December 13th, 2023
(Excerpts from Article “Low Level Laser Therapy in Dentistry” published in International Journal of Laser Dentistry · December 2013, authored by Meenu Goyal, Sameer Makkar, Shinam Pasricha)
Soon after the discovery of lasers in the 1960s it was realized that laser therapy had the potential to improve wound healing and reduce pain, inflammation and swelling. Today, dentists have a variety of wavelengths to choose from the growing industry of lasers. Also, the field has broadened to include light-emitting diodes and other light sources, and the range of wavelengths used now includes many in the red and near infrared. Each wavelength has a unique interaction with the target tissues of the oral cavity. Laser dentistry, formerly embraced only by the speciality of oral and maxillofacial surgery, now, is positively affecting every field of dentistry. From pediatric and operative dentistry to periodontics, prosthetics to cosmetics and implantology, lasers have made a tremendous impact on the delivery of dental care in the 21st century and will continue to do so as the technology continues to improve and evolve. As low level lasers are more biocompatible than hard lasers, they are evolving rapidly.
Lasers kill bacteria by mechanism known as lethal laser photosensitization (LLP). Laser radiation emitted from a low power laser device activates a dye like toluidine blue O, which in turn exerts a lethal effect on particular cells, such as bacteria
Low level laser therapy (LLLT) is being used by many dentists and pedodontists for analgesia of primary tooth restorations.
LLLT is efficacious when either the tooth crown or the root apex is irradiated.
It is effective for reducing pain and inflammation after endodontic treatments, but can also be used as a diagnostic tool for pulp hyperemia.
Postoperative pain relief after apicectomies can be achieved by irradiating the operation site subsequent to suturing
Postextraction and Bone Healing Therapy:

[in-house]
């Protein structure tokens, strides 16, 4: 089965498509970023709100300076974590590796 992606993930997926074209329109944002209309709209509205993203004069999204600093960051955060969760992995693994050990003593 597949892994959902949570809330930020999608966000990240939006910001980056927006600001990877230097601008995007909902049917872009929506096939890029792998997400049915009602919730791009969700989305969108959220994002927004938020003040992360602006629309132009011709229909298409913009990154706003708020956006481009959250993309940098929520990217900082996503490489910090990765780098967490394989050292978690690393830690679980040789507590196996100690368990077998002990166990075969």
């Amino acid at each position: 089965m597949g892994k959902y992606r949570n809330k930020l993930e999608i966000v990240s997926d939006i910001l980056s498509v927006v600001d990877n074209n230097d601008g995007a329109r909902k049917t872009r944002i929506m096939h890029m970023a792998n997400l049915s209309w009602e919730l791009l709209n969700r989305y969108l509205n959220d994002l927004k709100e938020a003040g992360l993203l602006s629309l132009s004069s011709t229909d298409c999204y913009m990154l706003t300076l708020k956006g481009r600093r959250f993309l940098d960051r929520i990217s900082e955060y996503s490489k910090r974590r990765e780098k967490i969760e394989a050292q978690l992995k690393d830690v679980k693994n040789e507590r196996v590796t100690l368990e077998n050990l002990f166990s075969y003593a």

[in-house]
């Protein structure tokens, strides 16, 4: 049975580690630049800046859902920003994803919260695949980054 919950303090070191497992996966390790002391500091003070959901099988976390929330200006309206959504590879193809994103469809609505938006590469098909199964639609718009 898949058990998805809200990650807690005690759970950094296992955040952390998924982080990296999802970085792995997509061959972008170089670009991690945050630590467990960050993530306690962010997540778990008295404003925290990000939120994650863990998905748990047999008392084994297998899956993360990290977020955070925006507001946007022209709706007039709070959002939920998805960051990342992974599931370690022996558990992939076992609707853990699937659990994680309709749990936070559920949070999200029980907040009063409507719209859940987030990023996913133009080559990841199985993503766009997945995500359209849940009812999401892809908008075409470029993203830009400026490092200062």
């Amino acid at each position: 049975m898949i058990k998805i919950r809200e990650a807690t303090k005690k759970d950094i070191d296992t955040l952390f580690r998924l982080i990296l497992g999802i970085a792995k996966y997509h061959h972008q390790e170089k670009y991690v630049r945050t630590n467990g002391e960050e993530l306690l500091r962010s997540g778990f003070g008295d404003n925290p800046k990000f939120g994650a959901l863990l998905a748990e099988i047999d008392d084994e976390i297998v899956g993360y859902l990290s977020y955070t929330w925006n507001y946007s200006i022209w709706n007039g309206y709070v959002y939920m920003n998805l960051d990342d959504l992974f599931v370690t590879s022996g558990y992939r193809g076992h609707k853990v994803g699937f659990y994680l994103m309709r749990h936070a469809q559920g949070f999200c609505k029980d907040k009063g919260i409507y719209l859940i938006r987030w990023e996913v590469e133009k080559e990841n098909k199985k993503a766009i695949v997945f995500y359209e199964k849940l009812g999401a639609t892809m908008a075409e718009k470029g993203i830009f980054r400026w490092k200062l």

It is useful to irradiate the area before and after an extraction. Before extraction it aids in faster onset of local analgesia and reduced bleeding while after extraction, it aids in control of the swelling and inflammation.
It is used as a preventive application to mucositis and as a treatment mechanism for healing erupted sores
LLLT can effectively decrease pain sensations during the implant placement, help speed the integration of the implant into the bone and improve the quality of the bone around the implant.
LLLT stimulates fibroblasts for faster regeneration of soft tissue, while providing analgesia and a modulation of the inflammatory chemicals that cause pain and discomfort. LLLT when used in conjunction with surgical lasers for treatment such as gingivectomies, periodontitis and periodontal surgery, have shown great promise in achieving improved clinical outcomes.
Orthodontic treatments are lengthy and often painful for many patients. LLLT stimulates osteoblasts which results in an increased velocity of tooth movement. It also decreases the inflammation and pain caused from the pressure on the teeth during orthodontic tooth movement.
TMJ and Orofacial:
Pain From simple and acute cases like facial pain after long appointments to chronic TMJ cases, laser therapy (Fig. 13) will help reduce pain and inflammation, and significantly resolve muscle trismus.
Look for the light in the new millennium, bringing a new wave of exciting dental procedures. Dental laser technology has been developed that can be used to generate both hard and soft tissue laser energy, depending upon the patient’s needs. As more dentists practice laser dentistry, new procedures are tested and perfected. Patients appreciate the reduced risk and recovery time of laser procedures and as more and more demand that this technology be used in their dental offices, dentists around the world are complying. They are looking forward to greater comfort and precision care provided by laser technology. Lasers are certainly the future for dentistry as it makes it very easy to remove the decay. It is very helpful when reaching areas that were hard to treat with traditional treatments. There is low risk of infections in and around the treatment area. Laser dentistry has been a benchmark in dentistry and is truly the future of this field. It has boosted a trauma-free treatment yet increasing the confidence of the dentist as well as the patient. A new level of procedures, protocols and strategies have been adopted that not only surpasses the traditional treatment methods but also furthers the healing process. Lasers are the future of dentistry mainly because it far exceeds the bar that has been set by traditional drilling and other procedures. Most of all, lasers have changed the way patients and dentists think and operate.
More than 30 years of research into LLLT has yielded thousands of journal articles, hundreds of them with specific dental implications. However, there is still considerable skepticism regarding LLLT’s legitimacy within the broad scientific community. Due to lack of complete knowledge of principles of photobiology, the field of LLLT is shunned by the core scientific community.